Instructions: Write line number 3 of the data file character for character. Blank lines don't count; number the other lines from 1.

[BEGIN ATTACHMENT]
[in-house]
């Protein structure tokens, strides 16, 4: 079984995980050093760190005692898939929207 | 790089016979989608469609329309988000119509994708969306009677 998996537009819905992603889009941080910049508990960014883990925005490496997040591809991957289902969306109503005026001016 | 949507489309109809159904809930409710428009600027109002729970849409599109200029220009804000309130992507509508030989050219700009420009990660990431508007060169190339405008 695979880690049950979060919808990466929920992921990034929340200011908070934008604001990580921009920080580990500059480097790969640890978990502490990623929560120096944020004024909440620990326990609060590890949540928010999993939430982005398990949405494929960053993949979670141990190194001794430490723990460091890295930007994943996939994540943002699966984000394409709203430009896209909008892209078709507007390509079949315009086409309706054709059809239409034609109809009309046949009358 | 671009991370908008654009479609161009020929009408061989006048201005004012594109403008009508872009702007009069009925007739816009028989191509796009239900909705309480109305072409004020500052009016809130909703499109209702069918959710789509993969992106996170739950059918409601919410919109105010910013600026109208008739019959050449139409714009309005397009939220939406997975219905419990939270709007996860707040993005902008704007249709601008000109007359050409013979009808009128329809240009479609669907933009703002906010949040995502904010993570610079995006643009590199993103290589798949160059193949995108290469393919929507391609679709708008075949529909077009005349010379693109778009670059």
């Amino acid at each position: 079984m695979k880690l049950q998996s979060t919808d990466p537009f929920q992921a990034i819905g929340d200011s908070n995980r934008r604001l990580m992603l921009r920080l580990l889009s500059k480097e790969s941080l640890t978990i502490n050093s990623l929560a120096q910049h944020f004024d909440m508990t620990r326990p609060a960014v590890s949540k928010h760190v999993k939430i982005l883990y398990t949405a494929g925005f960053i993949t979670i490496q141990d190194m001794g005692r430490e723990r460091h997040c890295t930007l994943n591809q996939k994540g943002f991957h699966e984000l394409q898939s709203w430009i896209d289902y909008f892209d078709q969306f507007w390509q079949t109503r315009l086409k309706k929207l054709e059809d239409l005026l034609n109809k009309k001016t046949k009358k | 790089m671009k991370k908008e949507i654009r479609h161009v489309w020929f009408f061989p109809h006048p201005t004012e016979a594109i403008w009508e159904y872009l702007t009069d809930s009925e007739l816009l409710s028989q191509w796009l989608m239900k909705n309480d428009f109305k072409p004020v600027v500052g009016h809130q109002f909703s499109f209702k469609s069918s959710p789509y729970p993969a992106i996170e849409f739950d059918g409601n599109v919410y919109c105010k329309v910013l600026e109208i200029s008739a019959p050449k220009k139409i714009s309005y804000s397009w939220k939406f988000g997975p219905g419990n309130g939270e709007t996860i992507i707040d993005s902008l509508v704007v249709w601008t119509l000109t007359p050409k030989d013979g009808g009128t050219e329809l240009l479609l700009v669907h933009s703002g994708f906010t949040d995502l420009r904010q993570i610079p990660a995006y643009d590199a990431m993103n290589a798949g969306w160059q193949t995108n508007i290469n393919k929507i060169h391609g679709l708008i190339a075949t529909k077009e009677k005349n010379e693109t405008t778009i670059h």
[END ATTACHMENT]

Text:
């Amino acid at each position: 079984m695979k880690l049950q998996s979060t919808d990466p537009f929920q992921a990034i819905g929340d200011s908070n995980r934008r604001l990580m992603l921009r920080l580990l889009s500059k480097e790969s941080l640890t978990i502490n050093s990623l929560a120096q910049h944020f004024d909440m508990t620990r326990p609060a960014v590890s949540k928010h760190v999993k939430i982005l883990y398990t949405a494929g925005f960053i993949t979670i490496q141990d190194m001794g005692r430490e723990r460091h997040c890295t930007l994943n591809q996939k994540g943002f991957h699966e984000l394409q898939s709203w430009i896209d289902y909008f892209d078709q969306f507007w390509q079949t109503r315009l086409k309706k929207l054709e059809d239409l005026l034609n109809k009309k001016t046949k009358k | 790089m671009k991370k908008e949507i654009r479609h161009v489309w020929f009408f061989p109809h006048p201005t004012e016979a594109i403008w009508e159904y872009l702007t009069d809930s009925e007739l816009l409710s028989q191509w796009l989608m239900k909705n309480d428009f109305k072409p004020v600027v500052g009016h809130q109002f909703s499109f209702k469609s069918s959710p789509y729970p993969a992106i996170e849409f739950d059918g409601n599109v919410y919109c105010k329309v910013l600026e109208i200029s008739a019959p050449k220009k139409i714009s309005y804000s397009w939220k939406f988000g997975p219905g419990n309130g939270e709007t996860i992507i707040d993005s902008l509508v704007v249709w601008t119509l000109t007359p050409k030989d013979g009808g009128t050219e329809l240009l479609l700009v669907h933009s703002g994708f906010t949040d995502l420009r904010q993570i610079p990660a995006y643009d590199a990431m993103n290589a798949g969306w160059q193949t995108n508007i290469n393919k929507i060169h391609g679709l708008i190339a075949t529909k077009e009677k005349n010379e693109t405008t778009i670059h």